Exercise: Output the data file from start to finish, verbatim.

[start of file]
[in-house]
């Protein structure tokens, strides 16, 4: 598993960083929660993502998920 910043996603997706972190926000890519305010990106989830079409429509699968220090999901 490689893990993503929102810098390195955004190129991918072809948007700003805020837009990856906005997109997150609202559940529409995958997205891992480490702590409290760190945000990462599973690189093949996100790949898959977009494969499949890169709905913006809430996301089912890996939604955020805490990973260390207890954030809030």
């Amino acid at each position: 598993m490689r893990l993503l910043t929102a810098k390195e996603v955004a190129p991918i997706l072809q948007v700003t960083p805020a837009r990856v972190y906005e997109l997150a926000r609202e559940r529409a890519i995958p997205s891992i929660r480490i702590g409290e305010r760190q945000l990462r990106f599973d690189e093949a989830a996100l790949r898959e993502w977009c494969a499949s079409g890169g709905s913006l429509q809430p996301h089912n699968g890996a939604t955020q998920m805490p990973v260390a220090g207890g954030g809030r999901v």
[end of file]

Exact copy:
[in-house]
């Protein structure tokens, strides 16, 4: 598993960083929660993502998920 910043996603997706972190926000890519305010990106989830079409429509699968220090999901 490689893990993503929102810098390195955004190129991918072809948007700003805020837009990856906005997109997150609202559940529409995958997205891992480490702590409290760190945000990462599973690189093949996100790949898959977009494969499949890169709905913006809430996301089912890996939604955020805490990973260390207890954030809030």
């Amino acid at each position: 598993m490689r893990l993503l910043t929102a810098k390195e996603v955004a190129p991918i997706l072809q948007v700003t960083p805020a837009r990856v972190y906005e997109l997150a926000r609202e559940r529409a890519i995958p997205s891992i929660r480490i702590g409290e305010r760190q945000l990462r990106f599973d690189e093949a989830a996100l790949r898959e993502w977009c494969a499949s079409g890169g709905s913006l429509q809430p996301h089912n699968g890996a939604t955020q998920m805490p990973v260390a220090g207890g954030g809030r999901v």